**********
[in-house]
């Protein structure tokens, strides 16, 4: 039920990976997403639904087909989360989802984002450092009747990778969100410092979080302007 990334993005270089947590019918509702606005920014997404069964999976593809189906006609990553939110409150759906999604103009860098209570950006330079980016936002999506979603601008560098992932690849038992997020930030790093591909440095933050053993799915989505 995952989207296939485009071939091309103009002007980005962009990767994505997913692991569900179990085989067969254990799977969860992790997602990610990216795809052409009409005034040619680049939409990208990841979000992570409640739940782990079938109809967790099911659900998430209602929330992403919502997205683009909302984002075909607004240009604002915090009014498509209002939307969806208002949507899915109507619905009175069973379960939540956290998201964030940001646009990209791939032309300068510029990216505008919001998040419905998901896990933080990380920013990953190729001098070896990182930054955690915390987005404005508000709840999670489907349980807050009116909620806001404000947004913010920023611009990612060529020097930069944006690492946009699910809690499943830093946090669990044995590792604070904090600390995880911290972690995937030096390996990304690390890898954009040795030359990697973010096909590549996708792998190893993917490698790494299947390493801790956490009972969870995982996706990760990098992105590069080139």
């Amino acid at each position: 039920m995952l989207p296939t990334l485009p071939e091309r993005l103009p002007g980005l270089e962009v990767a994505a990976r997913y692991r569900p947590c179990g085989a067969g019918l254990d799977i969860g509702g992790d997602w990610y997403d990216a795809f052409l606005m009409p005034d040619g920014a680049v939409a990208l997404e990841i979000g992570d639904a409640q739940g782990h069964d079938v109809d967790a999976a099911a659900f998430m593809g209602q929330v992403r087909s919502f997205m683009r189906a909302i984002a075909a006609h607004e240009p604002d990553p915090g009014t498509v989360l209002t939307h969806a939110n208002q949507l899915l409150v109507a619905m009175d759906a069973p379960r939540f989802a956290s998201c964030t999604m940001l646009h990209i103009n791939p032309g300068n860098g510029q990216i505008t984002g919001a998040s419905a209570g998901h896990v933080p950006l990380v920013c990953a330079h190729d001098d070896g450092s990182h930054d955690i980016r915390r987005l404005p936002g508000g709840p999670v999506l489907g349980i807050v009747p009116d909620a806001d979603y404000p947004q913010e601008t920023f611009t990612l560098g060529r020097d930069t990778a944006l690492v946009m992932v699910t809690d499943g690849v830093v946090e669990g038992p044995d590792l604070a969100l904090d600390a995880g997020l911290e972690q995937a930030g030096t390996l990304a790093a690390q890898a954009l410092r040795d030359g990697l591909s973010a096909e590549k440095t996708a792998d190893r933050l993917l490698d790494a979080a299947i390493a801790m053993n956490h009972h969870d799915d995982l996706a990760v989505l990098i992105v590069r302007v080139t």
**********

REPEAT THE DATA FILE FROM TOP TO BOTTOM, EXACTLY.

[in-house]
């Protein structure tokens, strides 16, 4: 039920990976997403639904087909989360989802984002450092009747990778969100410092979080302007 990334993005270089947590019918509702606005920014997404069964999976593809189906006609990553939110409150759906999604103009860098209570950006330079980016936002999506979603601008560098992932690849038992997020930030790093591909440095933050053993799915989505 995952989207296939485009071939091309103009002007980005962009990767994505997913692991569900179990085989067969254990799977969860992790997602990610990216795809052409009409005034040619680049939409990208990841979000992570409640739940782990079938109809967790099911659900998430209602929330992403919502997205683009909302984002075909607004240009604002915090009014498509209002939307969806208002949507899915109507619905009175069973379960939540956290998201964030940001646009990209791939032309300068510029990216505008919001998040419905998901896990933080990380920013990953190729001098070896990182930054955690915390987005404005508000709840999670489907349980807050009116909620806001404000947004913010920023611009990612060529020097930069944006690492946009699910809690499943830093946090669990044995590792604070904090600390995880911290972690995937030096390996990304690390890898954009040795030359990697973010096909590549996708792998190893993917490698790494299947390493801790956490009972969870995982996706990760990098992105590069080139």
């Amino acid at each position: 039920m995952l989207p296939t990334l485009p071939e091309r993005l103009p002007g980005l270089e962009v990767a994505a990976r997913y692991r569900p947590c179990g085989a067969g019918l254990d799977i969860g509702g992790d997602w990610y997403d990216a795809f052409l606005m009409p005034d040619g920014a680049v939409a990208l997404e990841i979000g992570d639904a409640q739940g782990h069964d079938v109809d967790a999976a099911a659900f998430m593809g209602q929330v992403r087909s919502f997205m683009r189906a909302i984002a075909a006609h607004e240009p604002d990553p915090g009014t498509v989360l209002t939307h969806a939110n208002q949507l899915l409150v109507a619905m009175d759906a069973p379960r939540f989802a956290s998201c964030t999604m940001l646009h990209i103009n791939p032309g300068n860098g510029q990216i505008t984002g919001a998040s419905a209570g998901h896990v933080p950006l990380v920013c990953a330079h190729d001098d070896g450092s990182h930054d955690i980016r915390r987005l404005p936002g508000g709840p999670v999506l489907g349980i807050v009747p009116d909620a806001d979603y404000p947004q913010e601008t920023f611009t990612l560098g060529r020097d930069t990778a944006l690492v946009m992932v699910t809690d499943g690849v830093v946090e669990g038992p044995d590792l604070a969100l904090d600390a995880g997020l911290e972690q995937a930030g030096t390996l990304a790093a690390q890898a954009l410092r040795d030359g990697l591909s973010a096909e590549k440095t996708a792998d190893r933050l993917l490698d790494a979080a299947i390493a801790m053993n956490h009972h969870d799915d995982l996706a990760v989505l990098i992105v590069r302007v080139t």